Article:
A Closer Look

Thinking Versus Knowing: The Key to Measuring Intelligence

Why We Measure Intelligence

We administer tests of intelligence to inform us about how well a student can think. Once we determine tasks in which a student thinks well and where the student’s thinking is disrupted, we can better understand the corresponding strengths and weaknesses in academic performance. The pattern of strengths and weaknesses in a student’s thinking and knowing gives us information about eligibility (perhaps a specific learning disability) and direction for intervention. It is, however, critical that the way we measure how well a student thinks is not confounded by what they know. That is why you should always interpret any test score by asking the questions “What does the student need to know to answer the question, and how does the student have to think?”

Measuring Thinking Versus Knowing

Thinking should be measured by an intelligence test and knowing by an achievement test. But that assumes that the intelligence test is as free from knowledge as possible. For example, a test like block design measures thinking, but a test of vocabulary measures knowing because a student can’t answer the question just by thinking; they have to have learned the meaning of the word and be able to articulate a response. Unfortunately, we have been taught that tests that demand knowledge (e.g., subtests that require knowledge of arithmetic, word knowledge, and general learned information about the world) can be used to measure intelligence. However, according to the Standards for Educational and Psychological Testing (AERA, APA, & NCME, 2014), a test may be considered unfair if it penalizes students for not having learned the content in a test of intelligence.

How to Measure Thinking

If our desire is to measure thinking (i.e., intelligence) without the confounding effect of knowledge, we first should define what we mean by thinking. The best way to do that is to measure cognitive processes associated with different parts of the brain. For example:

  • The base of the brain is responsible for selective attention and resistance to distraction, and it helps students focus on the teacher’s instructions and resist distractions in the room as well as one’s own thoughts.
  • The back of the brain is responsible for understanding the interrelationship among things and is used when the teacher requires the student to understand relationships between words and ideas (e.g., comprehending the meaning of text or a math story problem).
  • The sides of the brain are used whenever sequencing is required and are responsible for managing reading decoding tasks which depend upon sequencing of sounds.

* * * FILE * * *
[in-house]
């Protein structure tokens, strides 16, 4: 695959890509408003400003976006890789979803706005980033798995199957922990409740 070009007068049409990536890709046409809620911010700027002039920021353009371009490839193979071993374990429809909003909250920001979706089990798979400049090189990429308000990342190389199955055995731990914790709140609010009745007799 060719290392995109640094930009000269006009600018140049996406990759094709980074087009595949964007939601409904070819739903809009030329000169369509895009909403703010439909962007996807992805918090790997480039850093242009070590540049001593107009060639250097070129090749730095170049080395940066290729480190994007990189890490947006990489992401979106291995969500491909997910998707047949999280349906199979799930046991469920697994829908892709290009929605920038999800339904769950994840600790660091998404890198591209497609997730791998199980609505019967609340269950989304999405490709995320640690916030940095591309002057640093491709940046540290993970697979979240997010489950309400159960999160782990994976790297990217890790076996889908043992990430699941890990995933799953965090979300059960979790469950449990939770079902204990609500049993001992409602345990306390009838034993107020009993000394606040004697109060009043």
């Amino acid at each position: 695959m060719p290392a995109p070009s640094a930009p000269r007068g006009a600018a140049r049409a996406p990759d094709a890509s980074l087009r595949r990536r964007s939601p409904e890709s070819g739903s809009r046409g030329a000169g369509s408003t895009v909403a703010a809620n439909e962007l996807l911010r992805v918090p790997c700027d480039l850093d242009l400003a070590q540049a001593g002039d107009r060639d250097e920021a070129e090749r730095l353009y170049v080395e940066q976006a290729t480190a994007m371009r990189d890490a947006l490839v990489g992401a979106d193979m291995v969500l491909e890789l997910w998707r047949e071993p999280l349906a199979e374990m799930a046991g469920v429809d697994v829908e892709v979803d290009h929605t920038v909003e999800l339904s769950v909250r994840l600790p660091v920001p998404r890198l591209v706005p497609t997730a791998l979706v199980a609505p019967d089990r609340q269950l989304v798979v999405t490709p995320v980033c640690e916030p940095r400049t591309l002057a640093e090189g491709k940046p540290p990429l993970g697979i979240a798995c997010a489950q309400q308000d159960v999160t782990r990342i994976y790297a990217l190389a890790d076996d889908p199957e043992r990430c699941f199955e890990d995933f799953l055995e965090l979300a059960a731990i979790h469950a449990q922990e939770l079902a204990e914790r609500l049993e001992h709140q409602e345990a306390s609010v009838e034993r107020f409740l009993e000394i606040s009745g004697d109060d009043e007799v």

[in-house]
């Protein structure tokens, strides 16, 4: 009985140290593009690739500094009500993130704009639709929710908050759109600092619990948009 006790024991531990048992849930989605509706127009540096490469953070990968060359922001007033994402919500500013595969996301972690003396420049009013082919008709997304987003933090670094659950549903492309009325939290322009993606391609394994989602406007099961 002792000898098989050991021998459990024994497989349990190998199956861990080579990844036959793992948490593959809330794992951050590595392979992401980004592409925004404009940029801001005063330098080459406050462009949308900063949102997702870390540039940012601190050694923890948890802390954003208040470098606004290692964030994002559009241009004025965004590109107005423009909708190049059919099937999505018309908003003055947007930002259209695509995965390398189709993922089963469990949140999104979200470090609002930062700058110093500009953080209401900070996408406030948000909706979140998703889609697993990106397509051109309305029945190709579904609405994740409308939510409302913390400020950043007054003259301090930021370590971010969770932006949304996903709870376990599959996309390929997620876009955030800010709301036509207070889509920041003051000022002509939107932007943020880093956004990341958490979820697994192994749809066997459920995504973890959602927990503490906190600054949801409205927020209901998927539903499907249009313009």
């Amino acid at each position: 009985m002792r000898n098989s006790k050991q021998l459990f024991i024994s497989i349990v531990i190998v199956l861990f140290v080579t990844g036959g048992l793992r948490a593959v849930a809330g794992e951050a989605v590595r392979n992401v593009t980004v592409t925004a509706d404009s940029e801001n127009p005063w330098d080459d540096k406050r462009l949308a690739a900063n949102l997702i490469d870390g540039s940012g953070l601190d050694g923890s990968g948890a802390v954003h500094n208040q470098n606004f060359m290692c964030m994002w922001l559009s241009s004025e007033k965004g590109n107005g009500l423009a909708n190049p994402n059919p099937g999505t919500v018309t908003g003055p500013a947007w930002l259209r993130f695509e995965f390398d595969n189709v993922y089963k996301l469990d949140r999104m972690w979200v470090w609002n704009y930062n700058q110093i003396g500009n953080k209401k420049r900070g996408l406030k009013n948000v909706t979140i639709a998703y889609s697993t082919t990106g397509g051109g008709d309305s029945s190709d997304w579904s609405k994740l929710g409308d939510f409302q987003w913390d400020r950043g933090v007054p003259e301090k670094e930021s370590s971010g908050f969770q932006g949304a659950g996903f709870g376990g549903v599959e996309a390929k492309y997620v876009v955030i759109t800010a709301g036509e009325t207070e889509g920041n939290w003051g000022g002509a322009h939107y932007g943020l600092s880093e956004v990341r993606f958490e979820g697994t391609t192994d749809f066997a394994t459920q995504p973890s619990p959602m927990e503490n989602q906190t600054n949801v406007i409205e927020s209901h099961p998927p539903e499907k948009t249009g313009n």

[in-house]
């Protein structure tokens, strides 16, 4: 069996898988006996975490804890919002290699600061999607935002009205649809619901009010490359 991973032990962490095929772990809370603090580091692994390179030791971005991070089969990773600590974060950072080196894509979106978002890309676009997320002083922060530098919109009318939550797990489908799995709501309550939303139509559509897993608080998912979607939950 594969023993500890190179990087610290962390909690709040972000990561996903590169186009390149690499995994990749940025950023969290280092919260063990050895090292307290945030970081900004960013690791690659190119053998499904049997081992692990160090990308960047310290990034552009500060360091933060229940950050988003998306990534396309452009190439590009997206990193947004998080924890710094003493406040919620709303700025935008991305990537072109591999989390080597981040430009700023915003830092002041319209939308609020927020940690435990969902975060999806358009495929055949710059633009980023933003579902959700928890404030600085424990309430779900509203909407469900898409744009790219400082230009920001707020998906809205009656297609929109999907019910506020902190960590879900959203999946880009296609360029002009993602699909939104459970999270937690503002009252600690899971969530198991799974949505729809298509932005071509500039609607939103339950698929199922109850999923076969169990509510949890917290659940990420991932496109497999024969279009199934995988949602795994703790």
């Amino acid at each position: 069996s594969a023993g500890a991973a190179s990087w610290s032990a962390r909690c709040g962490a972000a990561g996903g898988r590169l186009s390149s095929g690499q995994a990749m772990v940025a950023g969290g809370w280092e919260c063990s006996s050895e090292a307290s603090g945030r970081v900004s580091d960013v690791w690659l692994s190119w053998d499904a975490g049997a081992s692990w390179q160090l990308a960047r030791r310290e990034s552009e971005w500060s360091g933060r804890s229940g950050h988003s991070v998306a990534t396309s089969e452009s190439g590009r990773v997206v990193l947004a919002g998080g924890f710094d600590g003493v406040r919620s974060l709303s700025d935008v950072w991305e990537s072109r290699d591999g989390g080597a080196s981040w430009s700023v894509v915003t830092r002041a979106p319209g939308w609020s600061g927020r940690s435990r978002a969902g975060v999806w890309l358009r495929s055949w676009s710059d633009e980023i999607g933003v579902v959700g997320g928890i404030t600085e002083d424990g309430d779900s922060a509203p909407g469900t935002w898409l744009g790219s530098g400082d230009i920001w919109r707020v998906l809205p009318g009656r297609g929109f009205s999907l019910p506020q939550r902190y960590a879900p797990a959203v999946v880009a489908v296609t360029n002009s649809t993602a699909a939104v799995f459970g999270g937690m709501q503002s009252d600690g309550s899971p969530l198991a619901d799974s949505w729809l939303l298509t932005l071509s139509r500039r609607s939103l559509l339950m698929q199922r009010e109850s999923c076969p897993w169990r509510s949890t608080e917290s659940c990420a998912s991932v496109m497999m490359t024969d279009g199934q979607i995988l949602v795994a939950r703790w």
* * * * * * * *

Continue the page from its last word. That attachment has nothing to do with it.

• Perhaps most importantly, the front part of the brain is used to manage the whole brain so that a person can do whatever they intend to do, such as writing a story, calculating math, and planning how to get things done on time.

These brain areas and activities are commonly referred to as Planning, Attention, Simultaneous, and Successive cognitive processes (PASS; Naglieri & Otero, 2017). All four of these ways of thinking are necessary for a person to learn. Some of the PASS processes are involved in learning more than others depending on the kind of thinking required for each task. These four types of thinking, also referred to as cognitive processes, give a road map for what a test of thinking (i.e., intelligence) could measure.

How to Measure Knowing

School psychologists get information about how much a student has learned from school grades and the wide variety of published achievement tests. These tools are explicitly designed to measure what a student knows in a variety of content areas. It is certainly important for us to calibrate how well a student has benefited from their educational experiences and the relationship between academic skills and ability to think. What we strive to understand is if acquisition of specific academic skills has been limited by a weakness in thinking abilities. If so, it may suggest the existence of a specific learning disability.

Our Ultimate Goal

We all want to use tools that help us know how well a student can think and learn. We also want measures that are socially just, are sensitive to learning strengths and weaknesses, and are easy to explain to parents, teachers, and students. We want tools that provide a direct path to relevant and effective intervention and instructional design. After all, one of the most important tasks we have as school psychologists is to provide information about the intellectual status of a student, how that relates to current academic performance, and what interventions are needed to help the student achieve. When our intelligence tests measure thinking not knowing, we achieve our ultimate goal of helping teachers, parents, and (most importantly) the student, have an accurate understanding of their intellectual strengths and weaknesses.


American Educational Research Association, American Psychological Association, & the National Council on Measurement in Education. (2014). Standards for Educational and Psychological Testing. American Educational Research Association.


Feifer, S. G., & Gerhardstein, R. N. (2015). Feifer Assessment of Reading (FAR). PAR.


Naglieri, J. A., & Otero, T. M. (2017). Essentials of CAS2 Assessment. Wiley.

About the Author

necessary Jack A. Naglieri, PhD
Jack A. Naglieri, PhD is a Research Professor at the University of Virginia, Senior Research Scientist at the Devereux Center for Resilient Children, and Emeritus Professor of Psychology at George Mason University.